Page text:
Shooting Consumer Portraits for McAfee
A few months ago, I got a message from Kelly, a project manager of a design agency in San Francisco – Tolleson Design. They were interested in buying a couple of photographs from my Portraits of Strangers set to use for a project they’re doing. Unfortunately, I didn’t have any release forms for any of the portraits, so using it for commercial purposes wasn’t possible. So instead, they commissioned me to create a new set of portraits with the same aesthetic.
The project involved creating portraits that will be incorporated as part of the visual language for their rebranding design for McAfee. The set of faces need to portray personas of home and business consumers from around the world. It’s a good thing I’m based in Singapore :)
The main challenge I had was casting. I couldn’t just walk around the streets hoping to encounter faces that fit the client’s preferred profile.. that wouldn’t be an efficient use of time. So I first resorted to friends and office mates. I got a few good candidates, but after the 3rd round of casting, I realized I had to broaden my search. So I resorted to other sources such as Facebook and Model Mayhem. After 7 rounds of casting and 70+ candidates, the client got to select 17. The variety of the selected candidates were just awesome… they came from Spain, India, Ukraine, Russia, Hungary, Brazil, Philippines, Singapore, and Japan.
I shot in the same conditions as I did in the Portraits of Strangers project: late afternoon in Orchard Road. The shoots were very quick and informal… no stylist, no makeup artist. Just me, the subject, and an assistant. I approached it the same way I did my personal project, except that I alloted 15 minutes per subject (as opposed to the usual 15 seconds), and I brought along an assistant just in case I needed to use a reflector. And in those times when the reflector wasn’t needed, my assistant decided to take some behind-the-scenes shots. Thanks, Paulo! :)
I rented a Nikon D3x for the project. Though compared to my D300, I’d say it doesn’t have a world of difference in terms of image quality, it does trump my camera in 2 areas:
1) Images from a D3x has 24 megapixels, as opposed to my D300’s 12. I know people often say megapixels has no significance in image quality, and I agree. But the moment you start getting clients who wants the flexibility to print their photos large, the D3x is heaven sent.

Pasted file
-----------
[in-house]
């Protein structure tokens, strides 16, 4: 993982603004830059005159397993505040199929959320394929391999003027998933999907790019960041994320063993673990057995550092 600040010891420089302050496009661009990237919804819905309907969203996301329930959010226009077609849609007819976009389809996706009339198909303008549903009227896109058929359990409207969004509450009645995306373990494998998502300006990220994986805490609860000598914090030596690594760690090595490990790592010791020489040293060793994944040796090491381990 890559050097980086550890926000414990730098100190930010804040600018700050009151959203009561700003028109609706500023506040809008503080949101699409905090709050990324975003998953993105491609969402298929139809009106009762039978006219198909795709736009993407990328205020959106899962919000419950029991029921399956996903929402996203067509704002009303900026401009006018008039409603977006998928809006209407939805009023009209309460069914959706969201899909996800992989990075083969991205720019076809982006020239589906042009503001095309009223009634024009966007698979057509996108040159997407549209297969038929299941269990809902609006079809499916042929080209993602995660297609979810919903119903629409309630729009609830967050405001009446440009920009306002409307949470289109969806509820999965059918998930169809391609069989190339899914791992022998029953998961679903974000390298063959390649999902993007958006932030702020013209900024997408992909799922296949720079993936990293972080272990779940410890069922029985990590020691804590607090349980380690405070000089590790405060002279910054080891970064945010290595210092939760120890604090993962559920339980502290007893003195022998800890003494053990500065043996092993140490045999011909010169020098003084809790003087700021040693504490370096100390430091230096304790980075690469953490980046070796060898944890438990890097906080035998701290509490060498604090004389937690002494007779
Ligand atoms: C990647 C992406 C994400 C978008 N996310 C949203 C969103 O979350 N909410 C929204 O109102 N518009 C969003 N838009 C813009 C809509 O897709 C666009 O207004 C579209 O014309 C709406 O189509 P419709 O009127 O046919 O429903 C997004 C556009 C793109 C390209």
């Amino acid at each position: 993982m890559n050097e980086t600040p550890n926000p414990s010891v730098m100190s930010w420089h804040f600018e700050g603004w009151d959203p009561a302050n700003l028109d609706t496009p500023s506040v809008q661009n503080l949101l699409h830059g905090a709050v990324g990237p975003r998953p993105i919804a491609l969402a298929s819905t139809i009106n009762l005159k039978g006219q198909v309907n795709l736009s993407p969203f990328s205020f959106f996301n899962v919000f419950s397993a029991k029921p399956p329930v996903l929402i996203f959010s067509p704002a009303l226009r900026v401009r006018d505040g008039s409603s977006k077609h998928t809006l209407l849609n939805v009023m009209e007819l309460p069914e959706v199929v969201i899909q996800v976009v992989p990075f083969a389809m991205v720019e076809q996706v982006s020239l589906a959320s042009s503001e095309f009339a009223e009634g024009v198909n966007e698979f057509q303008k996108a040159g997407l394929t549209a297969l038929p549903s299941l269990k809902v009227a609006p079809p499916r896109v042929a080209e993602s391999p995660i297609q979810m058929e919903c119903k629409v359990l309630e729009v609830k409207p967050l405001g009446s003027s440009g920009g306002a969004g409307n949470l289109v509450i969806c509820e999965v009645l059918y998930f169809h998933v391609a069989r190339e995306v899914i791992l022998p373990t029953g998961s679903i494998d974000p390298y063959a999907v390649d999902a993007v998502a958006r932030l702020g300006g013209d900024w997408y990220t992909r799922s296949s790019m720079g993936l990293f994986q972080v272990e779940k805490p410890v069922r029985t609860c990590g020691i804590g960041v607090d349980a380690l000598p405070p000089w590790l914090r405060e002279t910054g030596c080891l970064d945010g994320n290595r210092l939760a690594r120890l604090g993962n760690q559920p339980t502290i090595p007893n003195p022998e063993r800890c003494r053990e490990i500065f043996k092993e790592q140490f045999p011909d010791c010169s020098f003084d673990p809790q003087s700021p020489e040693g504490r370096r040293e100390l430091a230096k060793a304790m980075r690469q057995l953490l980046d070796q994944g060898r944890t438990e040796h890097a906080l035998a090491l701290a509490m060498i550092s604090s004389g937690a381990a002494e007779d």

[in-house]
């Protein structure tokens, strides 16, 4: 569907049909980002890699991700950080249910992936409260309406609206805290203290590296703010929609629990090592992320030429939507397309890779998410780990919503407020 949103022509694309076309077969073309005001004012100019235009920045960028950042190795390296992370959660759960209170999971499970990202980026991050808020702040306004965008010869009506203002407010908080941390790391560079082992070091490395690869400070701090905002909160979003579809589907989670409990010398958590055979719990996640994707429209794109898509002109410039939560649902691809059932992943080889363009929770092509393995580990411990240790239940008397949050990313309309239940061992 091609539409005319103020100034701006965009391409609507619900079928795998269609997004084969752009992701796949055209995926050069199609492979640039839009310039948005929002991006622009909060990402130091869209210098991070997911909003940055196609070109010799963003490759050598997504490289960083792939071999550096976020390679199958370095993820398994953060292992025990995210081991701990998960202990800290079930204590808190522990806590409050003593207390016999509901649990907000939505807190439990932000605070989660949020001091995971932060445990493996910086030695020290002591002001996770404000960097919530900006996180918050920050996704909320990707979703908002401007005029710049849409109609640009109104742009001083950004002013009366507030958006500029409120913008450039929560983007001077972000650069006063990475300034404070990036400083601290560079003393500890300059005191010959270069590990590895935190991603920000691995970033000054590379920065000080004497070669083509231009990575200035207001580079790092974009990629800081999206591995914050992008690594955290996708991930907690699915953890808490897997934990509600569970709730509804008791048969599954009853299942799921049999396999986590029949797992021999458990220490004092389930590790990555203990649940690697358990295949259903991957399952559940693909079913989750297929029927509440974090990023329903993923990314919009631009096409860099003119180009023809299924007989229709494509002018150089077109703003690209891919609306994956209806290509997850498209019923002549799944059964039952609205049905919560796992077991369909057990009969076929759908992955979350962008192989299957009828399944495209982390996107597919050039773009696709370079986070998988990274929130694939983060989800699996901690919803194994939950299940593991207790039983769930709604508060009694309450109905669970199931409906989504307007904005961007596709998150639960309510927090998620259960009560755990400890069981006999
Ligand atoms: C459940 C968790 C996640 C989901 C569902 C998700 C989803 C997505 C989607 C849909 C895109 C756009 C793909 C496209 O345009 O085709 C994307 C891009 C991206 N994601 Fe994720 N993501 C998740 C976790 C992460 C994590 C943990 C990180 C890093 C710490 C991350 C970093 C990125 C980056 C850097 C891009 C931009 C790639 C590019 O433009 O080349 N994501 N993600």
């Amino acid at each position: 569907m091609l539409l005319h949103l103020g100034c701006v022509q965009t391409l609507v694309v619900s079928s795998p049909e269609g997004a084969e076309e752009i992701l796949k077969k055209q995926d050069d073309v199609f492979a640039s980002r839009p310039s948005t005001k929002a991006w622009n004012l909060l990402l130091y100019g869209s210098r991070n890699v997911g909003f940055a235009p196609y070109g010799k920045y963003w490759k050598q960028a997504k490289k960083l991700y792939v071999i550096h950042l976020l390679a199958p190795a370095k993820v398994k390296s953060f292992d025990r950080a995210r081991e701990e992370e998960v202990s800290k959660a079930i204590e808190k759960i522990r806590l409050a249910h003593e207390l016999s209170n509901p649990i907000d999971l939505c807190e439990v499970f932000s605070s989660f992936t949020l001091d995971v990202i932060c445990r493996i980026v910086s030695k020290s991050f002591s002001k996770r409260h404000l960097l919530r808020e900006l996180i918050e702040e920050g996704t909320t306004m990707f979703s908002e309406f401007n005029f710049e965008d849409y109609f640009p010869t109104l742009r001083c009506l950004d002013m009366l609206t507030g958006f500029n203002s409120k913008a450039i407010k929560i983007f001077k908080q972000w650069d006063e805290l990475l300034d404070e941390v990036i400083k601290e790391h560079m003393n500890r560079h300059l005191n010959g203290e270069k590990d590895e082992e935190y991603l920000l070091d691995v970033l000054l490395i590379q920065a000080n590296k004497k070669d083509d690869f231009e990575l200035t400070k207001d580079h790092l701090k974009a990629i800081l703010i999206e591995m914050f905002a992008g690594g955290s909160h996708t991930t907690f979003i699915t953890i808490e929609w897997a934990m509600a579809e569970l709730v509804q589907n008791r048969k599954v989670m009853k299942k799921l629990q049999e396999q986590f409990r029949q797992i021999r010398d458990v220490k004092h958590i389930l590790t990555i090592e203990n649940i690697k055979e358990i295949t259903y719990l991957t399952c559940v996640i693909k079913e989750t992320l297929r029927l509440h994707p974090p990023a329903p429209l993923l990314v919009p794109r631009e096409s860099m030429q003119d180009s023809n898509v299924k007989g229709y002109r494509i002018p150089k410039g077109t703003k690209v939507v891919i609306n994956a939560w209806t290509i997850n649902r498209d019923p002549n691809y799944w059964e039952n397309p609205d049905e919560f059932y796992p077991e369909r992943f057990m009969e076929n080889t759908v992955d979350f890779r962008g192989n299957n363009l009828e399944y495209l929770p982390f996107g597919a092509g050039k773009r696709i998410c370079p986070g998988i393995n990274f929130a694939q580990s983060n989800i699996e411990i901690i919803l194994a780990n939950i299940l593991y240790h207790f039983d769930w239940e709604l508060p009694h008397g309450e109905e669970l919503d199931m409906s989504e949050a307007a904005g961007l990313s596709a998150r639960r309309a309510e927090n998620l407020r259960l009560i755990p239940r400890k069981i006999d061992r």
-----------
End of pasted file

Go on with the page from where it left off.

2) The D3x has mind-blowing noise performance on low light situations. In one of my shoots, the subject was very late coz she got unexpectedly caught up in traffic. It was already getting dark (past 7pm) and I thought it was impossible for me to get a decent portrait at this light. I was about to postpone the shoot to another day, then she suddenly showed up. I figured, well I have the D3x, so let’s see what this baby’s made of. Fortunately, there was a large LCD screen outside the mall, so I used it as a source of light. I just waited for the screen to turn white… then click!
At ISO 1600, the image turned out pretty good. It’s as if I shot the photo an hour earlier. So that’s why the D3x is Nikon’s top-of-the-line camera, and cost you an arm and a leg.
After a few months of casting and shooting (I could only shoot on weekends), I’ve finally wrapped up the project. All in all, I was pretty happy with the results… thankfully, so was the client :)
This was the second commissioned shoot I got because of my Portraits of Strangers project. It’s really true what they say, that personal projects win commercial jobs. Not only does it make you do what you’re really passionate about, it also gives your potential clients an insight to your vision and approach in photography. And if you get lucky (as I have), a few will start knocking on your door.
Here are some of the portraits I’ve taken for the project:
You can view all the portraits in my Facebook page album here.
I’d like say big big thanks to all my friends who helped me out in the project. The casting was made easier with the help of Unai, Winnie, Luiza for recommending Shirley, and Jun for introducing Naoki.
Big thanks to Paolo Legaspi for patiently assisting me in some of the shoots, and for taking those behind-the-scenes shots. He wrote a blog about his stint as a photography assistant. You can check it out here :)
Of course thanks to the wonderful people who agreed to be photographed for the project: Oscar, Santeri, Lena, Nikita, Lana, Adeline, Sonjel, Jore, Ankur, Maiya, Jasmine, Zee, Dora, Tanishq, Unai, Shirley, and Naoki. You guys were awesome.
And most of all to Kelly and the guys at Tolleson Design… thanks for the confidence, guys.